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August 7, 2020 Comments Off on Loss of $600 Boost Could Mean Skyrocketing Rent Delinquencies Views: 863 National News

Loss of $600 Boost Could Mean Skyrocketing Rent Delinquencies

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With some 32 million Americans receiving unemployment benefits in late June, more renters were late on their July payments than any other time during the coronavirus pandemic, Zillow says. During the first week of July, 22.6% of U.S. apartment households didn’t pay any rent, a higher share than in any month since at least March, although the numbers improved by mid-July. However, an Apartment List survey says one renter in three began August with unpaid housing bills.

The $600 boost to unemployment benefits expired on July 31 and Congress hasn’t enacted a replacement measure yet, meaning those numbers are likely to rise even further in coming months.

Losing the additional $600 per week and only receiving state unemployment benefits means that the share of households facing severe housing burden will skyrocket — from about 3% of impacted renter households to 41% nationally, says Zillow.

In some larger metros, the share is even higher: Zillow projects that 48.4% of Los Angeles renter households will become severely rent-burdened, a figure that rises to 49.7% of Washington, DC households and 59.1% of those in Miami.

A Zillow study says those missed rent payments could have the potential for deep impacts not only for renters, but also for rental owners who owe common costs of property ownership and other workers in the industry.

“The rental market has been more affected by the coronavirus pandemic than the for-sale side appears to have been,” said Zillow economist Joshua Clark. “The steady climb of the past few years has come to an end as rent growth has slowed nationally and prices have outright fallen in a few markets.”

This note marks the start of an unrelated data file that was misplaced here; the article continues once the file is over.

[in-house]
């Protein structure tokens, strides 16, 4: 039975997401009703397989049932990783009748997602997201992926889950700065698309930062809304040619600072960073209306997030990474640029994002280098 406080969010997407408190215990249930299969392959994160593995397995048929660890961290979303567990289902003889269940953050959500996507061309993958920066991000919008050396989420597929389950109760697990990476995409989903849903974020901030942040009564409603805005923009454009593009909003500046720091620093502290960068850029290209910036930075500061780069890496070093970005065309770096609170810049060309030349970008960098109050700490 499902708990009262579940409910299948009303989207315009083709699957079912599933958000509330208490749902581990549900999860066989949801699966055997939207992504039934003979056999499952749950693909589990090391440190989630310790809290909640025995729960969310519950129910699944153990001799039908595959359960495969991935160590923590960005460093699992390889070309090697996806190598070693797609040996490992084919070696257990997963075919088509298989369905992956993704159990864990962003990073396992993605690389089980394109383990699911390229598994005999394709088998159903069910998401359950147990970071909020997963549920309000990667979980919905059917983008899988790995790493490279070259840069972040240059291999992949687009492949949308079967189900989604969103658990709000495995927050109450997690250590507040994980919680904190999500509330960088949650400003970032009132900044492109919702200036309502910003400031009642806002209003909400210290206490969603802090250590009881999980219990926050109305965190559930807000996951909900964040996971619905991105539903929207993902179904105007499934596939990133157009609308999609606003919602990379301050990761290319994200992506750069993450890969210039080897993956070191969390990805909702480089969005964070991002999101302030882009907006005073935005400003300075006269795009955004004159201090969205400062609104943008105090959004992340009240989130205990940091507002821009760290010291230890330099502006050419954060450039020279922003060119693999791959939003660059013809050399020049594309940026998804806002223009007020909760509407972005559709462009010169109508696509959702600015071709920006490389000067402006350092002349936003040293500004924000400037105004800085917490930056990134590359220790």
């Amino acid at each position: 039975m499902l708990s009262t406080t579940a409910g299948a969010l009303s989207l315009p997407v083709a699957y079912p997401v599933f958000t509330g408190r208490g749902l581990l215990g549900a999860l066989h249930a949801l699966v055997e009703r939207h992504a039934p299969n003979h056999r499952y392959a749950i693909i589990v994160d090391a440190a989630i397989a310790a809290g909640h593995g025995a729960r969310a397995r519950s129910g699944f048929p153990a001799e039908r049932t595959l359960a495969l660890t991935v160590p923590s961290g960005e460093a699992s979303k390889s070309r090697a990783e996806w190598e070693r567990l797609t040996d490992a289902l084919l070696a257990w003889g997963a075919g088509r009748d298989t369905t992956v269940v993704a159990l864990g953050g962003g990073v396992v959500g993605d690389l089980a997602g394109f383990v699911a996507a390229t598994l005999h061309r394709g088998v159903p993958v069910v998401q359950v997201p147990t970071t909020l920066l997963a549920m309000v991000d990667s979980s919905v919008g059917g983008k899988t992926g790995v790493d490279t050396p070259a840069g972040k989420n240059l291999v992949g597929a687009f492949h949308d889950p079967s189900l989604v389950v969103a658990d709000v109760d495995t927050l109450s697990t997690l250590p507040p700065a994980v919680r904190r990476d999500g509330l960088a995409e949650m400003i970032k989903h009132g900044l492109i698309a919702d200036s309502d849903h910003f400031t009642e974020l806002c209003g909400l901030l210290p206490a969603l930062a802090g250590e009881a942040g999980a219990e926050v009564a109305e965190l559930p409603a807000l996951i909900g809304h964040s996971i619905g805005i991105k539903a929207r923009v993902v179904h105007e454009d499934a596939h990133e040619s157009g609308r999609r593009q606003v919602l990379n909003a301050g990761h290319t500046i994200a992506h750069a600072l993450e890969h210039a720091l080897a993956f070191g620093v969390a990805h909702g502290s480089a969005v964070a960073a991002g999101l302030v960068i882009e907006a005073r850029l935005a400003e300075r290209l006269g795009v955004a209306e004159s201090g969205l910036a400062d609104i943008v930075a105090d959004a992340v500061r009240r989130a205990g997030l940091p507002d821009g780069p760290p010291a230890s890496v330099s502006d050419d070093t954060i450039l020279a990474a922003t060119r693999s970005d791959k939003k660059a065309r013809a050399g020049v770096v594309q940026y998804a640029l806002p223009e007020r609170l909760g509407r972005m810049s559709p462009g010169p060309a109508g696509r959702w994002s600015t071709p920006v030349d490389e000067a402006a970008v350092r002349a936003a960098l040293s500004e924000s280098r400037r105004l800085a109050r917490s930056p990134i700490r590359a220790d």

Up until now, he added, the saving grace has been “government aid and eviction freezes, which have provided a lifeline for those who are out of work. But much of that aid has expired, putting many renters and workers who rely on the rental market continuing apace in a vulnerable position.” 

For landlords, more than half (53.8%) of the income from a typical rental unit normally goes toward fixed costs associated with property ownership, a Zillow® analysis shows. These expenses include mortgage payments, property taxes, maintenance, insurance and capital improvements. 

That’s before accounting for other costs of running a rental business, such as staff wages or management company costs, business taxes, legal and accounting services and landscaping. In total, the average annual return on a rental unit is 6.4%. In 2015, it averaged 13.3%, meaning the margin has fallen by more than half over that time. 

“Tenants and landlords are of course affected when payments are missed, and taking it a step further the partners we work with all have individuals that rely on companies like ours operating as we have been,” said Brian Miller, director of marketing at Pennsylvania-based Berger Rental Communities. “So there are plenty of pieces of a larger ecosystem that are feeling an impact.”

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